Even though Fairfax County police went to a new system of tracking crime last year, which theoretically should’ve increased the numbers of reported crime, serious crime in Fairfax dropped nearly eight percent last year. But the Fairfax police don’t want you to compare last year to this year, according to their press release issued today. We will anyway, and here’s why.
When Fairfax adopted new computer technology last year to track all of its records, it also adopted “incident-based reporting” of crime, which counts each crime that occurs during a single incident. The previous system counted only the most serious crime in that incident. So if you were shot AND robbed AND had your car stolen, that only counted as an aggravated assault. (And a really bad day.) Now it counts as all three.
So that should mean higher crime numbers, yes? In some areas, yes. For the most part, no. Overall, even under the new system, there were 18,938 crimes logged in Fairfax in 2009; last year, 17,453. Comparing apples and oranges? Maybe. But in a growing county of a million people, where your new system should count more crimes, the numbers STILL went down. That’s impressive.
Now, the increase that scares Fairfax police the most was aggravated assault. In 2009, there were 309. But under the new incident-based reporting system, there were 450. That’s a 45.6 percent increase, or a possible indication of anarchy in the streets. But Fairfax went back through the 2009 reports and found that if you counted them under the new system, it would have been 440, not 309. An increase of 2.2 percent. Anarchy quelled. Robberies were also up slightly.
Murder and rape, you can’t really fudge those numbers. Murder, up 2, from 14 to 16. Rape, down 29 percent, from 105 to 74. Those stats, in the suburbs, often aren’t large enough to indicate trends.
But burglaries, however you count ‘em, declined to another all-time Fairfax low, 1,211 from 1,385 in 2009. Motor vehicle thefts also dropped, from 1,096 to 963. Larcenies, which make up the bulk of raw crime stats, dropped from 15,643 to 14,345, Those are the quality of life indicators in places like Fairfax, and they’re all going in the right direction. As of now.
But the Fairfax police, under Chief David M. Rohrer, have always been reluctant to take credit for any of this. So we’ll put this up on the ol’ Internet, and then let the chief have a look and post his response right here. Stay tuned.
I would also like to offer any criminals out there the opportunity to respond, and provide their analysis of why crime continues to drop in Fairfax. E-mail me directly at email@example.com.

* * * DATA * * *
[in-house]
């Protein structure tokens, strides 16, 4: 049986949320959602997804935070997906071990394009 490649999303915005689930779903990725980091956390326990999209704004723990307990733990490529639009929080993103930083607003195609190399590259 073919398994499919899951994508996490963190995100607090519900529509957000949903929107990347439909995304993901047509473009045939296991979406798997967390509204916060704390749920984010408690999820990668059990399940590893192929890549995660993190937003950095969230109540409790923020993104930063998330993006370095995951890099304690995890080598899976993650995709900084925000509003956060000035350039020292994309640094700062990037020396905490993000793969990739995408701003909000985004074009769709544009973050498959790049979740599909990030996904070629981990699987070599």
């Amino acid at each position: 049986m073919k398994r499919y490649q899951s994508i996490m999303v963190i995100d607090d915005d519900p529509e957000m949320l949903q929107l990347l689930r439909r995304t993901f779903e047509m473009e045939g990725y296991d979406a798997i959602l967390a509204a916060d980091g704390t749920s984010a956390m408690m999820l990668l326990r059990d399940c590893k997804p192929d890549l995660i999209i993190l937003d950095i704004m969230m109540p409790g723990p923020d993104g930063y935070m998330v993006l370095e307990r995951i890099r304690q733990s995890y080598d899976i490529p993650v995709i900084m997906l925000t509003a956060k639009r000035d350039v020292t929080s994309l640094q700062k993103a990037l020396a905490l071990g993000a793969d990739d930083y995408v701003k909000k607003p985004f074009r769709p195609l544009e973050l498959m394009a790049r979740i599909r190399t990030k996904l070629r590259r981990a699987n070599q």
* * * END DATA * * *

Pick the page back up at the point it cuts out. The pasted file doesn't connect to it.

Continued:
UPDATE, 5:15 p.m.: Chief Roher has checked in, as follows:
We don’t take all the credit when crime rates go down because then you’ll want to put all the blame on us when they go up! Just kidding, we take crime data very seriously, and we did not, after much discussion and even though the “story” looks good overall, feel it was fair or ethical to compare 2010 crime data to past years as we have transitioned to a new Records Management System (RMS) and are also now able to use a more comprehensive and meaningful incident-based crime data collection and reporting system (known as NIBRS) compared to the traditional UCR summary report system.
The reality too is that crime rates are complex and are affected, positively and negatively, by many disparate factors. Some of those are within the control of a police department, such as the deployment of specific resources, but some not, such as demographic shifts and budgets. I also worry, as I’m paid to do, about what I don’t know. Some crime (too much in some categories such as domestic violence) goes unreported - and we cannot lose sight of that. No one deserves to be a victim of a crime, particularly a violent one, and we want all crimes reported so we can investigate those and, hopefully, identify and arrest offenders before they prey on others. More reports and data also help us better identify any trends or patterns of concern.
I also never focus on a specific up or down statistic, I look for trends, whether on a micro or macro level, so that we can better understand the root cause, and then focus our resources and problem-solving strategies to make a difference. Obviously, the crime rate in Fairfax County is comparatively low, and unlike some outside policing, I strongly believe that effective policing strategies work - police matter. I’m proud of the professionalism and dedication that our men and women, whether sworn, civilian, or volunteer, routinely demonstrate in protecting our community. They are the “boots on the ground.” It is truly a team effort, to include our patrol officers, detectives, civilian crime analysts, specialty units, commanders, and many more. They work hard and deserve the credit – not the chief.
But, the other reality is that we serve a community that cares, one that is made up of concerned elected officials, effective County leadership, quality schools, many County agencies, non-profits, businesses, and faith-based organizations that partner with us, effective Commonwealth’s Attorney’s Office and strong courts, excellent parks and recreation – they too all deserve credit.
And finally, and most importantly, our wonderfully diverse community is made up of engaged residents and neighborhoods – they care. They partner with us, they support us, and they help us prevent, combat, and reduce crime. They expect, and deserve, a safe community - they deserve credit. I thank our community - my community - whenever I can.
Colonel Dave Rohrer
Chief of Police
Fairfax County Police Department